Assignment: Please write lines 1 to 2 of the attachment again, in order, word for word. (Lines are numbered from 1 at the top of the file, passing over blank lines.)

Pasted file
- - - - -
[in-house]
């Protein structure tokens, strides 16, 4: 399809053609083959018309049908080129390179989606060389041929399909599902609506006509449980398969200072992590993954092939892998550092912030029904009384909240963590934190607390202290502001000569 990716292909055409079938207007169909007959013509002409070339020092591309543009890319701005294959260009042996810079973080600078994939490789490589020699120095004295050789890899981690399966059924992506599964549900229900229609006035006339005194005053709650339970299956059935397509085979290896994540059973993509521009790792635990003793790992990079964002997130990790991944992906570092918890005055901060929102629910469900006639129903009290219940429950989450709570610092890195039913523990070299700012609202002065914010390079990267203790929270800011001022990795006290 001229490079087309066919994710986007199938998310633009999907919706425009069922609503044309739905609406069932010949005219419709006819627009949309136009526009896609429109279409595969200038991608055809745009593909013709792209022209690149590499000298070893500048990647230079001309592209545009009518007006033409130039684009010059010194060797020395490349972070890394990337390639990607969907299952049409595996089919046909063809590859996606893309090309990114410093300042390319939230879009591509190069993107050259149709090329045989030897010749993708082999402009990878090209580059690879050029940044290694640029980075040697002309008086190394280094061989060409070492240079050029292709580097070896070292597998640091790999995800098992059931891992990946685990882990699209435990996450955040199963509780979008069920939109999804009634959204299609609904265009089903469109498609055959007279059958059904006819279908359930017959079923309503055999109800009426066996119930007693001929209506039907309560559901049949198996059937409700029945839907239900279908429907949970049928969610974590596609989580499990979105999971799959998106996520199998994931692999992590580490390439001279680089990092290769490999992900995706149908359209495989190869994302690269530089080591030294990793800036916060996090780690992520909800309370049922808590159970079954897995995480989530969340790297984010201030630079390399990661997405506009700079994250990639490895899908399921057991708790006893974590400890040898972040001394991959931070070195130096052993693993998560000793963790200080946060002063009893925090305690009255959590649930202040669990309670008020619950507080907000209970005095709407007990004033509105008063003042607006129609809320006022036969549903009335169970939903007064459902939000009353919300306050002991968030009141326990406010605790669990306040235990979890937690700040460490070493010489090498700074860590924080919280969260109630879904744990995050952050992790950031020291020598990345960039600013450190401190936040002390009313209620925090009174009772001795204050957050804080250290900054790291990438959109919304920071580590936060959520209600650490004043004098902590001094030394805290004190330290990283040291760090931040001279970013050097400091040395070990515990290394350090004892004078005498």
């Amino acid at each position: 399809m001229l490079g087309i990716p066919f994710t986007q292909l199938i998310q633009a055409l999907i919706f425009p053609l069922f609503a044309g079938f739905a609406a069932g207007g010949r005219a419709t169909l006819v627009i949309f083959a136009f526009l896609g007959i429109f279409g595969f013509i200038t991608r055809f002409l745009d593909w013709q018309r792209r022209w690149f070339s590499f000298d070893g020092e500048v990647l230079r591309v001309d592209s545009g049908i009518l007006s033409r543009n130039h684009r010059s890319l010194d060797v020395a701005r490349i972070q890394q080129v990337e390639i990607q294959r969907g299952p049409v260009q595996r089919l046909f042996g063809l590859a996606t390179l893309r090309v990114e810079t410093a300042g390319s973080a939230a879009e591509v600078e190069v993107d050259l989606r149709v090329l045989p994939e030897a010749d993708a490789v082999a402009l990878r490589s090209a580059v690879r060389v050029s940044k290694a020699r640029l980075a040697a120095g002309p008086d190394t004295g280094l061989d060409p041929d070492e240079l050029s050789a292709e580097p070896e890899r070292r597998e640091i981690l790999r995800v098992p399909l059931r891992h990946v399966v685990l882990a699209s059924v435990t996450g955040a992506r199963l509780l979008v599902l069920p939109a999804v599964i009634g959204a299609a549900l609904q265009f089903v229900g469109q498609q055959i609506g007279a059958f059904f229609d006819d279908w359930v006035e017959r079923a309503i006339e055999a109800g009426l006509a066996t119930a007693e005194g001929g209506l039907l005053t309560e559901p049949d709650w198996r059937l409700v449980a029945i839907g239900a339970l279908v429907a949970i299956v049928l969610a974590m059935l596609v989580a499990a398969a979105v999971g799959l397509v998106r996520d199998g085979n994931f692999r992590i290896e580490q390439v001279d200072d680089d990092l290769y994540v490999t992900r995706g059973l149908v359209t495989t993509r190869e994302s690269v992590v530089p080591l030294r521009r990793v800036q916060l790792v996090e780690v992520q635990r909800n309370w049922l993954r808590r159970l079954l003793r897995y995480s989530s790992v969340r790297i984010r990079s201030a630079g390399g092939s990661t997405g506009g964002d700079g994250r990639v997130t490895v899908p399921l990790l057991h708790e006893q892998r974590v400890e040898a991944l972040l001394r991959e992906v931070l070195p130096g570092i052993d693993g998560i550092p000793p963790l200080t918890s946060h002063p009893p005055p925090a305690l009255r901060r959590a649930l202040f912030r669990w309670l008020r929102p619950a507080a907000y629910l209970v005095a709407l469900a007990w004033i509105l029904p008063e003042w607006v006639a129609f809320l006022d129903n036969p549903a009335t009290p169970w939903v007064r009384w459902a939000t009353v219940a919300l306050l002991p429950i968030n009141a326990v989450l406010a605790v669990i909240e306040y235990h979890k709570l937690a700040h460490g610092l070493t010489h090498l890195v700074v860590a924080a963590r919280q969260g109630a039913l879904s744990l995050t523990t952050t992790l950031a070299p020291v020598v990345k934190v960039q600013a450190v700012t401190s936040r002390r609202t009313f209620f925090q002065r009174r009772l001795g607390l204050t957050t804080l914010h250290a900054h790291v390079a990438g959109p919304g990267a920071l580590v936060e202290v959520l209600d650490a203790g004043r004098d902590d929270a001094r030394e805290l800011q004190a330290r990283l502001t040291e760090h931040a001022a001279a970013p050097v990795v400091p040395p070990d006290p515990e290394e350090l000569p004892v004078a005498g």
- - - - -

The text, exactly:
[in-house]
């Protein structure tokens, strides 16, 4: 399809053609083959018309049908080129390179989606060389041929399909599902609506006509449980398969200072992590993954092939892998550092912030029904009384909240963590934190607390202290502001000569 990716292909055409079938207007169909007959013509002409070339020092591309543009890319701005294959260009042996810079973080600078994939490789490589020699120095004295050789890899981690399966059924992506599964549900229900229609006035006339005194005053709650339970299956059935397509085979290896994540059973993509521009790792635990003793790992990079964002997130990790991944992906570092918890005055901060929102629910469900006639129903009290219940429950989450709570610092890195039913523990070299700012609202002065914010390079990267203790929270800011001022990795006290 001229490079087309066919994710986007199938998310633009999907919706425009069922609503044309739905609406069932010949005219419709006819627009949309136009526009896609429109279409595969200038991608055809745009593909013709792209022209690149590499000298070893500048990647230079001309592209545009009518007006033409130039684009010059010194060797020395490349972070890394990337390639990607969907299952049409595996089919046909063809590859996606893309090309990114410093300042390319939230879009591509190069993107050259149709090329045989030897010749993708082999402009990878090209580059690879050029940044290694640029980075040697002309008086190394280094061989060409070492240079050029292709580097070896070292597998640091790999995800098992059931891992990946685990882990699209435990996450955040199963509780979008069920939109999804009634959204299609609904265009089903469109498609055959007279059958059904006819279908359930017959079923309503055999109800009426066996119930007693001929209506039907309560559901049949198996059937409700029945839907239900279908429907949970049928969610974590596609989580499990979105999971799959998106996520199998994931692999992590580490390439001279680089990092290769490999992900995706149908359209495989190869994302690269530089080591030294990793800036916060996090780690992520909800309370049922808590159970079954897995995480989530969340790297984010201030630079390399990661997405506009700079994250990639490895899908399921057991708790006893974590400890040898972040001394991959931070070195130096052993693993998560000793963790200080946060002063009893925090305690009255959590649930202040669990309670008020619950507080907000209970005095709407007990004033509105008063003042607006129609809320006022036969549903009335169970939903007064459902939000009353919300306050002991968030009141326990406010605790669990306040235990979890937690700040460490070493010489090498700074860590924080919280969260109630879904744990995050952050992790950031020291020598990345960039600013450190401190936040002390009313209620925090009174009772001795204050957050804080250290900054790291990438959109919304920071580590936060959520209600650490004043004098902590001094030394805290004190330290990283040291760090931040001279970013050097400091040395070990515990290394350090004892004078005498």